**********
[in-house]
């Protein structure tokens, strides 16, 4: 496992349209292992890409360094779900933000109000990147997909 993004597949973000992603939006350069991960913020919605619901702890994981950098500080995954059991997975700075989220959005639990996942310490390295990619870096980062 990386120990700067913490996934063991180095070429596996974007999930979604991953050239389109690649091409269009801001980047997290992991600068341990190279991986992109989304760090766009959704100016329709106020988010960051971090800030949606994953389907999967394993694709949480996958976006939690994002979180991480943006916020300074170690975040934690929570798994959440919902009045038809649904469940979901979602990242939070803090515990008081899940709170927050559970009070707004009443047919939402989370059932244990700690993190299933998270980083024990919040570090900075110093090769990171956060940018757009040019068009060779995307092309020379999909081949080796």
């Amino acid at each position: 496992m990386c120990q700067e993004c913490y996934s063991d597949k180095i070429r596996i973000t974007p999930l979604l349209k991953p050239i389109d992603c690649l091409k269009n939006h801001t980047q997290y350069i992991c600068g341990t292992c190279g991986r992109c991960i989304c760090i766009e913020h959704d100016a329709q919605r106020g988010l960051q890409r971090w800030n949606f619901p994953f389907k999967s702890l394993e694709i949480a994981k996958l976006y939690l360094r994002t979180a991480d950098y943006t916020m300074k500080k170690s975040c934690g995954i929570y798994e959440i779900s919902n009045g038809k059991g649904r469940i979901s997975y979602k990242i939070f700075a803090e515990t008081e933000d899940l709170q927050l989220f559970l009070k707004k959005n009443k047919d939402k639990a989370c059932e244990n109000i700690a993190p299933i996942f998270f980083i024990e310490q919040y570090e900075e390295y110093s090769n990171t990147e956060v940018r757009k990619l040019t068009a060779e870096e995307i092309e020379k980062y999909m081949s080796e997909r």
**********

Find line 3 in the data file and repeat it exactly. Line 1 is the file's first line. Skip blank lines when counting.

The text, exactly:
């Amino acid at each position: 496992m990386c120990q700067e993004c913490y996934s063991d597949k180095i070429r596996i973000t974007p999930l979604l349209k991953p050239i389109d992603c690649l091409k269009n939006h801001t980047q997290y350069i992991c600068g341990t292992c190279g991986r992109c991960i989304c760090i766009e913020h959704d100016a329709q919605r106020g988010l960051q890409r971090w800030n949606f619901p994953f389907k999967s702890l394993e694709i949480a994981k996958l976006y939690l360094r994002t979180a991480d950098y943006t916020m300074k500080k170690s975040c934690g995954i929570y798994e959440i779900s919902n009045g038809k059991g649904r469940i979901s997975y979602k990242i939070f700075a803090e515990t008081e933000d899940l709170q927050l989220f559970l009070k707004k959005n009443k047919d939402k639990a989370c059932e244990n109000i700690a993190p299933i996942f998270f980083i024990e310490q919040y570090e900075e390295y110093s090769n990171t990147e956060v940018r757009k990619l040019t068009a060779e870096e995307i092309e020379k980062y999909m081949s080796e997909r």